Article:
“I would go to CKCA meetings when it came to town or was in the Maritimes, and then about 18 years ago as our business was getting more successful, I decided I would get more involved in the Canadian Kitchen Cabinet Association. Originally my goal was to do some tax-free traveling, but for every thousand dollars I spent with CKCA, I probably made back $50,000.
Lawrence would become CKCA president in 2014.
“We officially opened in 1982. We had decided that instead of building kitchens in the houses, we would build them in our factory. Several local people told me that it couldn’t be done, but I knew it could be done because they were doing it in New York City and Toronto. I really didn’t reinvent the wheel. I was educated enough to know that those guys were doing it. So, in 1982 we started building all the cabinets in the factory and then taking them out and installing them.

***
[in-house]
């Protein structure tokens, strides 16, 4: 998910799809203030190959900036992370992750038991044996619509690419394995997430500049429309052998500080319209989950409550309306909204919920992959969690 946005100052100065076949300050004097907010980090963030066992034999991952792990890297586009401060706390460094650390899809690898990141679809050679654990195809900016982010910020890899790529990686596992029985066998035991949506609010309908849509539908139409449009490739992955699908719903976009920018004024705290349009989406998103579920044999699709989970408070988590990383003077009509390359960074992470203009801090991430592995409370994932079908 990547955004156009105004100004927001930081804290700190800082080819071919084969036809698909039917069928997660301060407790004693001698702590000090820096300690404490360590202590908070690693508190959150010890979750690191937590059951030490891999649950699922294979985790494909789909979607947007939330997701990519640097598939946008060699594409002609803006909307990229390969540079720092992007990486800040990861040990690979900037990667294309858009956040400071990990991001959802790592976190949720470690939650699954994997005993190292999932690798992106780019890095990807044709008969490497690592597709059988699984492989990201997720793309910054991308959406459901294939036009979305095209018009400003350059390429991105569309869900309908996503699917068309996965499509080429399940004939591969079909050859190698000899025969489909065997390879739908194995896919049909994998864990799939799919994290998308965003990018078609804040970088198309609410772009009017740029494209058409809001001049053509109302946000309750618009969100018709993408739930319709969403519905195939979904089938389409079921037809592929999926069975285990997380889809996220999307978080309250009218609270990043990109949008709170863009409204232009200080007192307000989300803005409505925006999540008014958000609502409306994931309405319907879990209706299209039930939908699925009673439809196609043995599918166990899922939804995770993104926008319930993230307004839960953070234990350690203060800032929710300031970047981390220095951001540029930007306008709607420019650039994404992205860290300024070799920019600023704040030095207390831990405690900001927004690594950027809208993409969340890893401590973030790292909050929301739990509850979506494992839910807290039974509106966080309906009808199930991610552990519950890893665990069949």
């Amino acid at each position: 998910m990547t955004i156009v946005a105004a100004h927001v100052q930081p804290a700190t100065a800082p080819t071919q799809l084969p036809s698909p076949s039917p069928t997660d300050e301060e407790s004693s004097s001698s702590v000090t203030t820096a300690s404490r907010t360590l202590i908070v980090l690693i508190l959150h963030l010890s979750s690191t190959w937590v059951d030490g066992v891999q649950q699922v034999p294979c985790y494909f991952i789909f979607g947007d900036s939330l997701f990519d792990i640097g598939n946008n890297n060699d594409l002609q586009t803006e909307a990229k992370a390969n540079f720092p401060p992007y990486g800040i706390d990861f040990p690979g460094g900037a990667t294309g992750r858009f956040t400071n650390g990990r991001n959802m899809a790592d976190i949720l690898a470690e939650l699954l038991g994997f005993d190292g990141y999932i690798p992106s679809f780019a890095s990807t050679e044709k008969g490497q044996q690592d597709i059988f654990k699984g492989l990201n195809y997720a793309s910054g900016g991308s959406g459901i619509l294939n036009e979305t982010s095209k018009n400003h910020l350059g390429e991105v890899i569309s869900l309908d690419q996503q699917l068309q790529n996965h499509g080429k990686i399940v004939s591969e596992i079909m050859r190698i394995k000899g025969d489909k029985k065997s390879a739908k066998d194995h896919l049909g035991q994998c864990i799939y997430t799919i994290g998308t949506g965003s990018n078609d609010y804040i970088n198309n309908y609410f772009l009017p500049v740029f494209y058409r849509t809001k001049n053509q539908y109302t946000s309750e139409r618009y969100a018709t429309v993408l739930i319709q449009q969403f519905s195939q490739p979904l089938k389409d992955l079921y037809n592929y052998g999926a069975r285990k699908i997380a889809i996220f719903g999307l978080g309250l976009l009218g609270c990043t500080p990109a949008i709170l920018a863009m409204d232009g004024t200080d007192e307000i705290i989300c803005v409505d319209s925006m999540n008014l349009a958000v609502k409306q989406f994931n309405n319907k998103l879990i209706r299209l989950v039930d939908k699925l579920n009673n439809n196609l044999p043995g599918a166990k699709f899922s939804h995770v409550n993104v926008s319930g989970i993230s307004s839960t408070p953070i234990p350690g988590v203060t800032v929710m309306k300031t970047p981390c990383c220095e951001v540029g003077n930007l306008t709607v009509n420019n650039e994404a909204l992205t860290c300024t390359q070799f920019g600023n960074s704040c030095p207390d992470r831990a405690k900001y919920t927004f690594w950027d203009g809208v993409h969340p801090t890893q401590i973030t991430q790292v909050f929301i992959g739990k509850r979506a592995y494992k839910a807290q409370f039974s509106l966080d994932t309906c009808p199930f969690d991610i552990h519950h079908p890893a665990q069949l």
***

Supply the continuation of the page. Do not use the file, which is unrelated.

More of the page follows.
“I was doing construction renovations at the small shop building cabinets and there was a little time in the middle where I was having a little trouble with the trying to figure out whether I was making money with the shop or not. But after a few seminars, I was able to work that out. A year before 1995, I said to my wife – I’m going to build a new factory in Woodstock, maybe you should take me to the sanatorium and get me checked out because I know it’s going to be really hard. But my brain told me I’ve had to build a new factory. So, in 1995 we built what we call the new factory where we’re then at 13,000 square feet. When the pandemic hit we didn’t need any more room, but I put an addition on the factory that moved up it to 18,000 Sq ft. We did it mostly for employee satisfaction. We used to load our trailers up outdoors and now we load them all up indoors under lock and key so it’s ready to roll the next morning. We actually design, manufacture, and install one kitchen every day.